There was a something really great about “Pacific Rim” that worked. Maybe it was the lack of expectation? It was a highly stylized action film inspired by Japanese monster movies. Del Toro, who recently won an Oscar for directing “The Shape of Water” has a visual eye rarely seen in big budget blockbuster films. His movies look great and sort of… weird. Everything is “normalized” in “Pacific Rim: Uprising” thanks Steven S. DeKnight who makes his directorial debut. The cinematography is fine but unremarkable. There’s not real distinct “look.” The performances from the admittedly diverse cast are fine for a genre film but the characters are unmemorable. Even the music score isn’t all that catchy until Ramin Djawadi’s theme from the first film finally kicks in at one point. The final battle scene is well staged and somewhat exciting, but everything leading up to it is hardly remarkable.

You know what? “Pacific Rim: Uprising” is fine. There will be people who really enjoy. That’s fine. Let them have a good time. But this film feels very generic compared to the first film and in an age where the blockbuster film is in a new renaissance, “Pacific Rim: Uprising” feels like any other “Transformer” sequel. Bummer.  GRADE: C

Saturday, March 17, 2018

Just One of the Gays: 10 Things I Love About “Love, Simon”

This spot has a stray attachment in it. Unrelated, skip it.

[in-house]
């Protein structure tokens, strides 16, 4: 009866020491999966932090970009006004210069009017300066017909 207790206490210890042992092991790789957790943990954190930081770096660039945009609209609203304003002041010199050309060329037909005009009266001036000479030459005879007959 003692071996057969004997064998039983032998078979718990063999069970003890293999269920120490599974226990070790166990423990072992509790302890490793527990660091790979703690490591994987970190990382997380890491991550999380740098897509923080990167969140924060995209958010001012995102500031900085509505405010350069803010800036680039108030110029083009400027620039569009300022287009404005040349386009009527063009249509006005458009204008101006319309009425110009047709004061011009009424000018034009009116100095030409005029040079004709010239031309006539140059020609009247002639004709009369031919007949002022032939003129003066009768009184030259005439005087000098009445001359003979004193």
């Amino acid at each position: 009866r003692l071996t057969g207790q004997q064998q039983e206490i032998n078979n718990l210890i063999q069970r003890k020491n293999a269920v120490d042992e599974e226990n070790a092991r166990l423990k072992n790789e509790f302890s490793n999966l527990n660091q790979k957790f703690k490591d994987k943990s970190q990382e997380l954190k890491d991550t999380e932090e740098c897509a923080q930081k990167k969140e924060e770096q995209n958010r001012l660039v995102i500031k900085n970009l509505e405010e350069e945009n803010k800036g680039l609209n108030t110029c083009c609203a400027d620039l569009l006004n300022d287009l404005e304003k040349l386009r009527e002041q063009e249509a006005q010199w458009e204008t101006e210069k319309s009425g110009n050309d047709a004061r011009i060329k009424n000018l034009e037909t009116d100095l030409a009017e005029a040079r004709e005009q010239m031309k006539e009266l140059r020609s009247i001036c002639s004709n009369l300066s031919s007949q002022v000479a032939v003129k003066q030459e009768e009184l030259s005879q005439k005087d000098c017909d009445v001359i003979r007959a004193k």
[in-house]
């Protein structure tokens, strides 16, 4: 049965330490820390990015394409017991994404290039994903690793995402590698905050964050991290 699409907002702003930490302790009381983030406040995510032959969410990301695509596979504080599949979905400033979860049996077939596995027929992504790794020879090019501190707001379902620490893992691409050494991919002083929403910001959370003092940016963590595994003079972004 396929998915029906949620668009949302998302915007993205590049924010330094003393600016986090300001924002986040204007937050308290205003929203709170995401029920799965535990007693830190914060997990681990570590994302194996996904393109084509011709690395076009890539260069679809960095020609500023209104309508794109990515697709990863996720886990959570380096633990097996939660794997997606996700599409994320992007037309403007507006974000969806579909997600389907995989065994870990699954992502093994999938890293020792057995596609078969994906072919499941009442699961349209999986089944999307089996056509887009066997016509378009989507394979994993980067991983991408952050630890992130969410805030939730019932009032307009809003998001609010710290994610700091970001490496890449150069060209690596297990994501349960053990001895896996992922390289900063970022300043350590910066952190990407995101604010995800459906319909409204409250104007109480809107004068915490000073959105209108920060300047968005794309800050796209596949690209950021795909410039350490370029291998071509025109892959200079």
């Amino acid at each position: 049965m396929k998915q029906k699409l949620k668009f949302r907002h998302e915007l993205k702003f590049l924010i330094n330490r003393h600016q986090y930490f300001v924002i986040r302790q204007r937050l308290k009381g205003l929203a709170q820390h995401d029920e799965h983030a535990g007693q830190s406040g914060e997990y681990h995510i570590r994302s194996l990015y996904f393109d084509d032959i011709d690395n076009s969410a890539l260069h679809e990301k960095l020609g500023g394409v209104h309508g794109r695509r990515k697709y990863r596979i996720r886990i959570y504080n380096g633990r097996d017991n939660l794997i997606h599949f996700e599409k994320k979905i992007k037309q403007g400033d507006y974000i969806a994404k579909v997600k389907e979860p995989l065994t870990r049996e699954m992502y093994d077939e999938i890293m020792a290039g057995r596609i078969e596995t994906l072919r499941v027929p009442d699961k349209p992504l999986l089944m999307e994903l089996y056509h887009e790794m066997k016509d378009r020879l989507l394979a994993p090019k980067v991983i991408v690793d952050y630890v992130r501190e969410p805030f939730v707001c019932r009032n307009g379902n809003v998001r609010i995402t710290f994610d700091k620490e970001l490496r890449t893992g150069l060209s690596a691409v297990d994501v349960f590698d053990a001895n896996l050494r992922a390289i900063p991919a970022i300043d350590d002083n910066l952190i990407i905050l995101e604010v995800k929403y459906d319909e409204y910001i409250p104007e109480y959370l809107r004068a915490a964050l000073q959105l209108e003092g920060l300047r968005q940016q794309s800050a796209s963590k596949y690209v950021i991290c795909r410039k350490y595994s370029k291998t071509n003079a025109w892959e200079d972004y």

The equally sweet and cheesy “Love, Simon” is not only influenced by 80s and 90s teen films but it’s actually three great films in one. One is a story about a teenager struggling with coming out of the closet. One is a romantic comedy about blossoming teen love that feels universal. And one is actually a pretty fun mystery. Here are ten things I don’t hate about “Love, Simon.”

A coming of age story from a new perspective. “Love Simon” follows a teenager named Simon who seemingly has the perfect life (read: huge house, car, hot parents) But life isn’t always as perfect as it appears on the surface. Simon happens to struggle with a big secret. He’s gay and hasn’t told anyone. He begins a penpal-like relationship with a fellow student named “Blue” who comes out anonymously on their school’s blog site and Simon becomes obsessed with figuring out who this mystery guy is as he begins to fall for him.

A strong message about inclusion and representation in a mainstream Hollywood film. Sure there are small films like Brokeback Mountain and recent Oscar winner Call Me By Your Name that sometime breakout into the mainstream but they often are serious dramas with stories that end in either tragedy or heart break. “Love, Simon” thankfully has no such ending. The film isn’t political whatsoever; there’s no agenda, that’s not the point.